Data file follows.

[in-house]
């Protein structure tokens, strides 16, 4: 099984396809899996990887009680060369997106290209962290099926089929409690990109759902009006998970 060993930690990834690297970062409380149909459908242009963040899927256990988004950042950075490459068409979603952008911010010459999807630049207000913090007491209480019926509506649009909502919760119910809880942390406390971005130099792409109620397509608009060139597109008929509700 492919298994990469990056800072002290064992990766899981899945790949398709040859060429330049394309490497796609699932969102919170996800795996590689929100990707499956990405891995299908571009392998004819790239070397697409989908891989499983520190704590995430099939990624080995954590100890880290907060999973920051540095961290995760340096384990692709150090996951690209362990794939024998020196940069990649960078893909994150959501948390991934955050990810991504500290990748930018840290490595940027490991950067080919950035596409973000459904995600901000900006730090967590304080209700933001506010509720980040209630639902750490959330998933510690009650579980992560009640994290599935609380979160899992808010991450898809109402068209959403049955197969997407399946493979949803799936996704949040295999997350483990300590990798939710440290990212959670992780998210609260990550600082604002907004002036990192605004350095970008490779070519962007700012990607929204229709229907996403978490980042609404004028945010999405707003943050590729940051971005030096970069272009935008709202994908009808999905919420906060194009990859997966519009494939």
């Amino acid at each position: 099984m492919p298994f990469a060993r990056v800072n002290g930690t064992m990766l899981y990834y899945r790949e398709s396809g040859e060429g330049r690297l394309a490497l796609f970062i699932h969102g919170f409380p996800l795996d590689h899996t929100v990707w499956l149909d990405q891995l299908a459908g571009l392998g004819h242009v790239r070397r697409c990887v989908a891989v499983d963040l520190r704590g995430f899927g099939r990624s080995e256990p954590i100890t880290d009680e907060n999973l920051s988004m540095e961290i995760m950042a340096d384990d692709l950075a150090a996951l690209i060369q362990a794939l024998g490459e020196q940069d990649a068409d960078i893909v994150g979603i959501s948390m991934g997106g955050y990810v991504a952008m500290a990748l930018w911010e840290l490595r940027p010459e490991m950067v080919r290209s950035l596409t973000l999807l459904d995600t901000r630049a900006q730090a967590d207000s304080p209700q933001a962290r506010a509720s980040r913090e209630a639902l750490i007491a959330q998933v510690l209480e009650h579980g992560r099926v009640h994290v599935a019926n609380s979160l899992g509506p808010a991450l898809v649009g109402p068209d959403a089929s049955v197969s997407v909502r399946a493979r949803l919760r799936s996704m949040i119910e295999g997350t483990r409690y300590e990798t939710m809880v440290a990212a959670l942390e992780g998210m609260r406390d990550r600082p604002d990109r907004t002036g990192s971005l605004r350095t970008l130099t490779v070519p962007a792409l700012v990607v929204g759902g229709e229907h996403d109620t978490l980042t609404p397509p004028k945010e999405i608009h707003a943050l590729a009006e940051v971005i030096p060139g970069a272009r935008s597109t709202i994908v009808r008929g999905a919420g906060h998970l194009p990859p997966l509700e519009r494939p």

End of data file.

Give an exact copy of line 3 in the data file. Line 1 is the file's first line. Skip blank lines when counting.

């Amino acid at each position: 099984m492919p298994f990469a060993r990056v800072n002290g930690t064992m990766l899981y990834y899945r790949e398709s396809g040859e060429g330049r690297l394309a490497l796609f970062i699932h969102g919170f409380p996800l795996d590689h899996t929100v990707w499956l149909d990405q891995l299908a459908g571009l392998g004819h242009v790239r070397r697409c990887v989908a891989v499983d963040l520190r704590g995430f899927g099939r990624s080995e256990p954590i100890t880290d009680e907060n999973l920051s988004m540095e961290i995760m950042a340096d384990d692709l950075a150090a996951l690209i060369q362990a794939l024998g490459e020196q940069d990649a068409d960078i893909v994150g979603i959501s948390m991934g997106g955050y990810v991504a952008m500290a990748l930018w911010e840290l490595r940027p010459e490991m950067v080919r290209s950035l596409t973000l999807l459904d995600t901000r630049a900006q730090a967590d207000s304080p209700q933001a962290r506010a509720s980040r913090e209630a639902l750490i007491a959330q998933v510690l209480e009650h579980g992560r099926v009640h994290v599935a019926n609380s979160l899992g509506p808010a991450l898809v649009g109402p068209d959403a089929s049955v197969s997407v909502r399946a493979r949803l919760r799936s996704m949040i119910e295999g997350t483990r409690y300590e990798t939710m809880v440290a990212a959670l942390e992780g998210m609260r406390d990550r600082p604002d990109r907004t002036g990192s971005l605004r350095t970008l130099t490779v070519p962007a792409l700012v990607v929204g759902g229709e229907h996403d109620t978490l980042t609404p397509p004028k945010e999405i608009h707003a943050l590729a009006e940051v971005i030096p060139g970069a272009r935008s597109t709202i994908v009808r008929g999905a919420g906060h998970l194009p990859p997966l509700e519009r494939p």